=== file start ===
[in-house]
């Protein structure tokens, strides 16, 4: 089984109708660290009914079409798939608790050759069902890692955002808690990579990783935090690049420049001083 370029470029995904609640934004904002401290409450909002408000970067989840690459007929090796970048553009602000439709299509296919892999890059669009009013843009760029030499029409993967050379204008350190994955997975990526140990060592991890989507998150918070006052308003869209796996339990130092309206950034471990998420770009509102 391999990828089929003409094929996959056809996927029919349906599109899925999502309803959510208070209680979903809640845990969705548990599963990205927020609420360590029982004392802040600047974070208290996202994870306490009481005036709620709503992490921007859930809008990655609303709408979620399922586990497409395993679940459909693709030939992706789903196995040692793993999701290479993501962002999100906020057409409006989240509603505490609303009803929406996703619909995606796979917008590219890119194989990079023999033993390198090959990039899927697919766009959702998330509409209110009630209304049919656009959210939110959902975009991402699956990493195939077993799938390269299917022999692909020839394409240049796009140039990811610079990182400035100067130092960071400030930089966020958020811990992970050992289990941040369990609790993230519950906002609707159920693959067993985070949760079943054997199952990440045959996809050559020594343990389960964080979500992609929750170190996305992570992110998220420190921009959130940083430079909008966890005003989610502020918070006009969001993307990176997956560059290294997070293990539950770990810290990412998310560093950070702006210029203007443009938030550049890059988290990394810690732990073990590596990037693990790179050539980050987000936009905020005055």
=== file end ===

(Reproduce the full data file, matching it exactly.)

[in-house]
């Protein structure tokens, strides 16, 4: 089984109708660290009914079409798939608790050759069902890692955002808690990579990783935090690049420049001083 370029470029995904609640934004904002401290409450909002408000970067989840690459007929090796970048553009602000439709299509296919892999890059669009009013843009760029030499029409993967050379204008350190994955997975990526140990060592991890989507998150918070006052308003869209796996339990130092309206950034471990998420770009509102 391999990828089929003409094929996959056809996927029919349906599109899925999502309803959510208070209680979903809640845990969705548990599963990205927020609420360590029982004392802040600047974070208290996202994870306490009481005036709620709503992490921007859930809008990655609303709408979620399922586990497409395993679940459909693709030939992706789903196995040692793993999701290479993501962002999100906020057409409006989240509603505490609303009803929406996703619909995606796979917008590219890119194989990079023999033993390198090959990039899927697919766009959702998330509409209110009630209304049919656009959210939110959902975009991402699956990493195939077993799938390269299917022999692909020839394409240049796009140039990811610079990182400035100067130092960071400030930089966020958020811990992970050992289990941040369990609790993230519950906002609707159920693959067993985070949760079943054997199952990440045959996809050559020594343990389960964080979500992609929750170190996305992570992110998220420190921009959130940083430079909008966890005003989610502020918070006009969001993307990176997956560059290294997070293990539950770990810290990412998310560093950070702006210029203007443009938030550049890059988290990394810690732990073990590596990037693990790179050539980050987000936009905020005055």